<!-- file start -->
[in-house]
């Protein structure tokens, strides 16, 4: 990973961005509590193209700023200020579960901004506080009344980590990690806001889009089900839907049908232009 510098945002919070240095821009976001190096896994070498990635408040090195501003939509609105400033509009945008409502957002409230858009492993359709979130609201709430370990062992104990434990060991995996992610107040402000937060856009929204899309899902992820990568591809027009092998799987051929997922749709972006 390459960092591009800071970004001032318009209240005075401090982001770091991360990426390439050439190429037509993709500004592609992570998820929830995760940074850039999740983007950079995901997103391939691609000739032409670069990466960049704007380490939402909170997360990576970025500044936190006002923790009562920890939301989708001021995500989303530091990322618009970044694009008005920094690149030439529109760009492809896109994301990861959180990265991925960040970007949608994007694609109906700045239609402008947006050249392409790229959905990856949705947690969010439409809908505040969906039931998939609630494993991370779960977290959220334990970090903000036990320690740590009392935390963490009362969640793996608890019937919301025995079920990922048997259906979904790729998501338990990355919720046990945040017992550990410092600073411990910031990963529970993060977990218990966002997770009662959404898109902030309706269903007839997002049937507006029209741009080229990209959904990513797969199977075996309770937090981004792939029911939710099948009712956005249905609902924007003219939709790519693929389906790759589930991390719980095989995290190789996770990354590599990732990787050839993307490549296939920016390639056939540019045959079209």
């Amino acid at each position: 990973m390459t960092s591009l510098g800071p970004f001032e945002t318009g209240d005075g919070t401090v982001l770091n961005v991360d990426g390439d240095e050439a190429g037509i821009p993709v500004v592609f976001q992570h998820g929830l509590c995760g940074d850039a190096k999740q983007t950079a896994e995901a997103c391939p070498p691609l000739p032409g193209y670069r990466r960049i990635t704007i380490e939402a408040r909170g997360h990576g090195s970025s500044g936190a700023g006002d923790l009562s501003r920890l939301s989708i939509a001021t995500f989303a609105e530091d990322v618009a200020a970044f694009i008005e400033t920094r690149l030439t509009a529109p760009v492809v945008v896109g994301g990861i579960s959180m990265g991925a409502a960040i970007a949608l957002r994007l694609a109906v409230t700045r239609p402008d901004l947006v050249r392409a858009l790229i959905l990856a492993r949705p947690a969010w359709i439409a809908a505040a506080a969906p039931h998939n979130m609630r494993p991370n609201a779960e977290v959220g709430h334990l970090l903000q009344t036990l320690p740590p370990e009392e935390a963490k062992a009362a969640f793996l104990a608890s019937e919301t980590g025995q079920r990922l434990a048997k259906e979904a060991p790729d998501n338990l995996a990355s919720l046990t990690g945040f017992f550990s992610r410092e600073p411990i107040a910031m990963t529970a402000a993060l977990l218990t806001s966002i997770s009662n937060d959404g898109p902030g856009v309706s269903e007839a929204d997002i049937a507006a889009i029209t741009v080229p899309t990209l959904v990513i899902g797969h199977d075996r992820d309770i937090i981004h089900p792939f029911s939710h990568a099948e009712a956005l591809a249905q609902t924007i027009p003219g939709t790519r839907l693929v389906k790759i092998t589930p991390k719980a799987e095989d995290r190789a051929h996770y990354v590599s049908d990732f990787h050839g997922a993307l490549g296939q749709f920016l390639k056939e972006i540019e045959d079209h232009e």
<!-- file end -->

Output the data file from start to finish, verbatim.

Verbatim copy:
[in-house]
């Protein structure tokens, strides 16, 4: 990973961005509590193209700023200020579960901004506080009344980590990690806001889009089900839907049908232009 510098945002919070240095821009976001190096896994070498990635408040090195501003939509609105400033509009945008409502957002409230858009492993359709979130609201709430370990062992104990434990060991995996992610107040402000937060856009929204899309899902992820990568591809027009092998799987051929997922749709972006 390459960092591009800071970004001032318009209240005075401090982001770091991360990426390439050439190429037509993709500004592609992570998820929830995760940074850039999740983007950079995901997103391939691609000739032409670069990466960049704007380490939402909170997360990576970025500044936190006002923790009562920890939301989708001021995500989303530091990322618009970044694009008005920094690149030439529109760009492809896109994301990861959180990265991925960040970007949608994007694609109906700045239609402008947006050249392409790229959905990856949705947690969010439409809908505040969906039931998939609630494993991370779960977290959220334990970090903000036990320690740590009392935390963490009362969640793996608890019937919301025995079920990922048997259906979904790729998501338990990355919720046990945040017992550990410092600073411990910031990963529970993060977990218990966002997770009662959404898109902030309706269903007839997002049937507006029209741009080229990209959904990513797969199977075996309770937090981004792939029911939710099948009712956005249905609902924007003219939709790519693929389906790759589930991390719980095989995290190789996770990354590599990732990787050839993307490549296939920016390639056939540019045959079209």
């Amino acid at each position: 990973m390459t960092s591009l510098g800071p970004f001032e945002t318009g209240d005075g919070t401090v982001l770091n961005v991360d990426g390439d240095e050439a190429g037509i821009p993709v500004v592609f976001q992570h998820g929830l509590c995760g940074d850039a190096k999740q983007t950079a896994e995901a997103c391939p070498p691609l000739p032409g193209y670069r990466r960049i990635t704007i380490e939402a408040r909170g997360h990576g090195s970025s500044g936190a700023g006002d923790l009562s501003r920890l939301s989708i939509a001021t995500f989303a609105e530091d990322v618009a200020a970044f694009i008005e400033t920094r690149l030439t509009a529109p760009v492809v945008v896109g994301g990861i579960s959180m990265g991925a409502a960040i970007a949608l957002r994007l694609a109906v409230t700045r239609p402008d901004l947006v050249r392409a858009l790229i959905l990856a492993r949705p947690a969010w359709i439409a809908a505040a506080a969906p039931h998939n979130m609630r494993p991370n609201a779960e977290v959220g709430h334990l970090l903000q009344t036990l320690p740590p370990e009392e935390a963490k062992a009362a969640f793996l104990a608890s019937e919301t980590g025995q079920r990922l434990a048997k259906e979904a060991p790729d998501n338990l995996a990355s919720l046990t990690g945040f017992f550990s992610r410092e600073p411990i107040a910031m990963t529970a402000a993060l977990l218990t806001s966002i997770s009662n937060d959404g898109p902030g856009v309706s269903e007839a929204d997002i049937a507006a889009i029209t741009v080229p899309t990209l959904v990513i899902g797969h199977d075996r992820d309770i937090i981004h089900p792939f029911s939710h990568a099948e009712a956005l591809a249905q609902t924007i027009p003219g939709t790519r839907l693929v389906k790759i092998t589930p991390k719980a799987e095989d995290r190789a051929h996770y990354v590599s049908d990732f990787h050839g997922a993307l490549g296939q749709f920016l390639k056939e972006i540019e045959d079209h232009e």